History Of US Political Debates

When Abraham Lincoln and Stephen A. Douglas faced off against each other in the 1860 Presidential election the American people knew more about the candidates than they ever had before. Two years before they had competed for election to the Senate (Douglas won) and as part of that campaign they’d done something new and exciting. Illinois had nine Senate districts and they’d both already spoken in Chicago and Springfield, but they decided to hold public debates in each of the remaining districts. Unusually for political debates these drew in big audiences; slavery was the hot political issue at the time and people flocked in to hear the candidates’ opposing views. After the election Lincoln had the texts of all the debates published as a book, which was hugely popular and helped win him the Republican nomination for the 1860 election. As the American people prepared to vote they were able to read what their two candidates had said to each other about the issues of the day, and that helped them make their choice. Lincoln won.


Perhaps Republican hopeful Wendell Wilkie had the Lincoln-Douglas debates ñ and the GOP victory they contributed to – in mind in 1940, when he challenged Franklin D. Roosevelt to a debate in the run-up to the election. If so it seems Roosevelt hadn’t forgotten either, because he declined.

In 1948 Republican primary candidates Thomas E. Dewey and Harold Stassen faced each other in a radio debate. It wasn’t until two elections later that the Democratic Party decided to do the same, but when Adlai Stevenson and Estes Kefauver debated in 1956 it generated a lot of interest in the idea. Maryland seems to have been a hotbed of enthusiasm for a debate; the University of Maryland invited both presidential candidates to a face-to-face showdown, and the Baltimore Sun ran an editorial supporting the idea. Eleanor Roosevelt threw her weight behind it, too, and there were discussions about it in both parties. The debate never happened in the end; the time wasn’t quite right yet. It wasn’t long in coming though.

One of the highlights of the 1960 presidential election was a series of debates between Democrat John F. Kennedy and Republican Richard M. Nixon. This time there was a new element ñ television. A third of the US population tuned in to see the first debate, one of the highest audience shares in history. With images of the candidates to go with their words people had a whole new set of cues to pick up on, and Kennedy had grasped that. Nixon, apparently, hadn’t. Kennedy spent the weekend before the first debate hole dup in a hotel with his advisers, practicing how he’d answer difficult questions. Nixon, despite suffering from flu, was out campaigning. During the debate itself Kennedy kept his smile fixed firmly on the camera while Nixon looked at the reporters who were asking the questions. To the viewers it gave him a shifty look, with his eyes never meeting the gaze of the camera. Even his light gray suit was a mistake ñ it emphasized his pale complexion. The results were dramatic ñ after that debate Kennedy overcame the more experienced Nixon’s lead, and was the front runner for the rest of the campaign. It’s widely believed that those who watched the debate on TV thought Kennedy was the winner, while those who listened on the radio felt Nixon was the more competent and trustworthy candidate.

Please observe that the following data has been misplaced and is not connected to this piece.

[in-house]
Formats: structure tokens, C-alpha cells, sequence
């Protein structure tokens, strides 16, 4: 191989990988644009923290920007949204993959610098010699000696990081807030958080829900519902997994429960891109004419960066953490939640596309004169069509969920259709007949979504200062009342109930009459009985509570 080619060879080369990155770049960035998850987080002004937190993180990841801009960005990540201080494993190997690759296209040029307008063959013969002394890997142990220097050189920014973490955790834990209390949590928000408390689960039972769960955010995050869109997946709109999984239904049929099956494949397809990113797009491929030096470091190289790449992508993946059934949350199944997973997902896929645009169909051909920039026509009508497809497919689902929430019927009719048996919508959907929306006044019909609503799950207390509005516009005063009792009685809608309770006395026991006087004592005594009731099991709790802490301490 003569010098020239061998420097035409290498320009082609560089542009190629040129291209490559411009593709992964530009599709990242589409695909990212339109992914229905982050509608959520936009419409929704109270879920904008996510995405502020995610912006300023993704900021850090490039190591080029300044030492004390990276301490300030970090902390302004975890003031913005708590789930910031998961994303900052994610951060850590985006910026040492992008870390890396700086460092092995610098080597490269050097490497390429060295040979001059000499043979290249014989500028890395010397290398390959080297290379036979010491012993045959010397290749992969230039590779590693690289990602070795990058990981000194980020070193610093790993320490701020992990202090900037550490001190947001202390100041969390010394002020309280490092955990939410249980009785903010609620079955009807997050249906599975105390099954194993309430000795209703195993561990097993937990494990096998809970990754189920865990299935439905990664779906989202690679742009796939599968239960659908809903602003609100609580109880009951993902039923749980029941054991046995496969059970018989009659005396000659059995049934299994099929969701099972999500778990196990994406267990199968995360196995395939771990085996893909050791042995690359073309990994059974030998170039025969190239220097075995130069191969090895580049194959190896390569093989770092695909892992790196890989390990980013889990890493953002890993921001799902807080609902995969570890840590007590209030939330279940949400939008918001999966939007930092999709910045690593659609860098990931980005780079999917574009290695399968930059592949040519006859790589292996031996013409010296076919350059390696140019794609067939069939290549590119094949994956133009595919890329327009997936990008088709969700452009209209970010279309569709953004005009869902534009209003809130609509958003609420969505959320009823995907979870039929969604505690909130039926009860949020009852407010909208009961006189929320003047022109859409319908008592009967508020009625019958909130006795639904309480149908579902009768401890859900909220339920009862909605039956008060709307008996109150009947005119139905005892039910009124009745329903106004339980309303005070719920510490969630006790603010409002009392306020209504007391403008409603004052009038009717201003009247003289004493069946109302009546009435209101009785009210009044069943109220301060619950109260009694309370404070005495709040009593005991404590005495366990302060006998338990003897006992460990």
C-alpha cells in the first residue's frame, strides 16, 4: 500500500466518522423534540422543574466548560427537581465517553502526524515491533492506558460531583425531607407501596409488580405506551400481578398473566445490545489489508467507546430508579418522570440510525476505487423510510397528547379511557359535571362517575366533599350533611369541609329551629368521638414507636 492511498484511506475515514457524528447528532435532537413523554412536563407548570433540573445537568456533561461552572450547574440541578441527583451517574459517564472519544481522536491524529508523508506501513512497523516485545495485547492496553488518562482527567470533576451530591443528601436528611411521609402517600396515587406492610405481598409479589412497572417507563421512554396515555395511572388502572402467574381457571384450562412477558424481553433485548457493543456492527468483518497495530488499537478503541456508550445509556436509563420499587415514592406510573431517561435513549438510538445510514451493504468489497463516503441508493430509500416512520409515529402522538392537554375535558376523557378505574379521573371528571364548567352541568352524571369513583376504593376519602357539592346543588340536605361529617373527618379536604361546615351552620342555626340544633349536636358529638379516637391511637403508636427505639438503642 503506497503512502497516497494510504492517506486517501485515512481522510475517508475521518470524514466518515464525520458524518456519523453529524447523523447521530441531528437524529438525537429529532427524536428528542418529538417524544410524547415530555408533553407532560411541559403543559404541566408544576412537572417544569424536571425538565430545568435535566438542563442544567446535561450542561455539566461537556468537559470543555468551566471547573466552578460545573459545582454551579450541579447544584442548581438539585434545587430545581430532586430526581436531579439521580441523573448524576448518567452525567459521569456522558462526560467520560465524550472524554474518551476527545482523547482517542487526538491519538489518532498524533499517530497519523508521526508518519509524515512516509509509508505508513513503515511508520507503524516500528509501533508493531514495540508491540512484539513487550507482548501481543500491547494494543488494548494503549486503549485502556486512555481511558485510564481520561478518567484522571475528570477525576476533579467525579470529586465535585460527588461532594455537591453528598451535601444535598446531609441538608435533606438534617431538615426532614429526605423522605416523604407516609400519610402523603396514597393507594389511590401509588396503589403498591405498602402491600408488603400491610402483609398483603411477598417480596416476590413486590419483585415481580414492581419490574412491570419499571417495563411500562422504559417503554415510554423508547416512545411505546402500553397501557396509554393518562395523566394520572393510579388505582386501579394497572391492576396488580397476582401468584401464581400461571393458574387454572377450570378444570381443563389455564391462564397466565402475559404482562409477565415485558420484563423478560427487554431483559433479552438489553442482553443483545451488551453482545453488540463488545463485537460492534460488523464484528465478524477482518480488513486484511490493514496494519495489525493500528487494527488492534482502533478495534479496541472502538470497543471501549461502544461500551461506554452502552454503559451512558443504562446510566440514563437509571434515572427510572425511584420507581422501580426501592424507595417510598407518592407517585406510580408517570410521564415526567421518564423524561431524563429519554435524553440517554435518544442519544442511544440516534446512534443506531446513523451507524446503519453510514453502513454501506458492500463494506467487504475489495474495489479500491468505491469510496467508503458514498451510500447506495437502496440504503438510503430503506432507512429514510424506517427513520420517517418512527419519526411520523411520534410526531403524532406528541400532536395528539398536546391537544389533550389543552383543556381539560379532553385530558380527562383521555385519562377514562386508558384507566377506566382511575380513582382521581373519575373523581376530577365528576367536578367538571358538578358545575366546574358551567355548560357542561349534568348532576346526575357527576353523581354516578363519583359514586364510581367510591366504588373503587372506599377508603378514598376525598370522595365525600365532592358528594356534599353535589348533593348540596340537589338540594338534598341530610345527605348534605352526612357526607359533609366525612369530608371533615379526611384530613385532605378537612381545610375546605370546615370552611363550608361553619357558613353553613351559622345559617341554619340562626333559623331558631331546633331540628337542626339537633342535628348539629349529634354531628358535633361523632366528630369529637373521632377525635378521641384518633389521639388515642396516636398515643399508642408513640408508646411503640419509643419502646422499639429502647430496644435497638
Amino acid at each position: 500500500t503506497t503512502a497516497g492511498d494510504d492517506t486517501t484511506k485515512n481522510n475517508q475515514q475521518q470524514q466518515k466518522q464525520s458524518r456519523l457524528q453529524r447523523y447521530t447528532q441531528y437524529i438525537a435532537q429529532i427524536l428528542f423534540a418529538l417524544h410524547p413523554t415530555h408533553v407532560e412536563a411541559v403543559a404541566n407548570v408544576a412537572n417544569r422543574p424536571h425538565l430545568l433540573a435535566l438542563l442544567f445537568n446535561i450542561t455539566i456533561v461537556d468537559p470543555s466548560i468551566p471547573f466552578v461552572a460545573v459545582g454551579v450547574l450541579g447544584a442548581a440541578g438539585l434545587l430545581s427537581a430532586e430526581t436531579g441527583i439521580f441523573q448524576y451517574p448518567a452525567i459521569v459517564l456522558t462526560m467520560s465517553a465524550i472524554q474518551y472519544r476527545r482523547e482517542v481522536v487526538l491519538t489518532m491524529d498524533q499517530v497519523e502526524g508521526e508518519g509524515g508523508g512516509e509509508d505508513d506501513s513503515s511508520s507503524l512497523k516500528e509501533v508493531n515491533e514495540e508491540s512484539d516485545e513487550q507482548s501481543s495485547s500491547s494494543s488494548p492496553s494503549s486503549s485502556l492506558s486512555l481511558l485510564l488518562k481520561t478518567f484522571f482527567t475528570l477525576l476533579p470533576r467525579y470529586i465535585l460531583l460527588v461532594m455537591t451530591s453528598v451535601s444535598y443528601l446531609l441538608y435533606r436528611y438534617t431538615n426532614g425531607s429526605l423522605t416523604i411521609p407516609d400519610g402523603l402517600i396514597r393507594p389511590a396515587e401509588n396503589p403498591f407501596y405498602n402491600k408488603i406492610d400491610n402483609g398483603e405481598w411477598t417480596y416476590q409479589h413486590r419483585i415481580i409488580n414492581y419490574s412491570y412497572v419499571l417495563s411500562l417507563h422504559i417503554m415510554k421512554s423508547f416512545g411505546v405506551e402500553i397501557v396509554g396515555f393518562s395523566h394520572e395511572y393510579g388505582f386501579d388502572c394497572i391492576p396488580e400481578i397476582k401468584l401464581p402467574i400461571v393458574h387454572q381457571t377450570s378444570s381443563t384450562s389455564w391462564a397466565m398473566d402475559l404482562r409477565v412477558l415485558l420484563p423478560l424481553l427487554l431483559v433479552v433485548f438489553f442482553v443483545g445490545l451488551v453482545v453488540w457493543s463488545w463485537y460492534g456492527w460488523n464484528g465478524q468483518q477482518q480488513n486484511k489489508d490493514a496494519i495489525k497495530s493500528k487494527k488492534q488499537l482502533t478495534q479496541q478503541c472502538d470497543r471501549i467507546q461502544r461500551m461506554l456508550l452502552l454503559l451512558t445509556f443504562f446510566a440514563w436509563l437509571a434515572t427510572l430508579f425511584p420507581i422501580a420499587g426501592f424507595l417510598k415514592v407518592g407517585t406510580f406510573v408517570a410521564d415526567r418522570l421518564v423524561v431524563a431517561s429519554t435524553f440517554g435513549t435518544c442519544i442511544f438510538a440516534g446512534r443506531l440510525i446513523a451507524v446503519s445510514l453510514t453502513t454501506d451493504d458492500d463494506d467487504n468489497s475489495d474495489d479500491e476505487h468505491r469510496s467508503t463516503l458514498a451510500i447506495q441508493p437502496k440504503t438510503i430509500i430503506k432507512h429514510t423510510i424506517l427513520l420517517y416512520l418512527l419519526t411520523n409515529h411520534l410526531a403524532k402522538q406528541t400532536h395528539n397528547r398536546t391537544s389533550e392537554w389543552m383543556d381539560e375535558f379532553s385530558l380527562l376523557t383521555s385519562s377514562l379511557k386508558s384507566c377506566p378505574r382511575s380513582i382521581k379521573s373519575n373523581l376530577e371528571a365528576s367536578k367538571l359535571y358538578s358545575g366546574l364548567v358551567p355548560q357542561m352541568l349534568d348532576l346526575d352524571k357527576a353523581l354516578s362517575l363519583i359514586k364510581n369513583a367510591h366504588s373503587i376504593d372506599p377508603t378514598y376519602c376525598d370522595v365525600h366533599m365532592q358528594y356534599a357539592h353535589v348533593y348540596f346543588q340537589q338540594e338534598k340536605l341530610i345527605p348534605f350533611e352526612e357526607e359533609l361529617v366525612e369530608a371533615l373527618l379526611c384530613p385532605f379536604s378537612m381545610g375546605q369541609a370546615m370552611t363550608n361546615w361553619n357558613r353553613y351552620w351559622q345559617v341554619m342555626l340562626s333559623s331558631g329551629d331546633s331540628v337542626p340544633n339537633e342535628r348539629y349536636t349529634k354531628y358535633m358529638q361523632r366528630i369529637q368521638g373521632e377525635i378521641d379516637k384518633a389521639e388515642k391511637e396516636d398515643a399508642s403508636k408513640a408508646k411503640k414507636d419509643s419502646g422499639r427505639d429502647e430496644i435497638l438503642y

Maybe the obvious power of TV debates frightened off presidential hopefuls after that, because it didn’t happen again until 1976. Jimmy Carter and incumbent Gerald Ford agreed to a series of three debates that year. Carter had started the campaign with a big lead, but Ford was steadily cutting into it and after the first debate polls showed he had drawn level. Then, under pressure in the second debate, he claimed the Soviet Union didn’t dominate Eastern Europe and never would as long as he was president. That was seen as showing both complacency and a poor grasp of the facts, because there were a million Soviet troops in Eastern Europe at the time, and it put many voters off. Carter won the election and the debates have often been credited for his victory.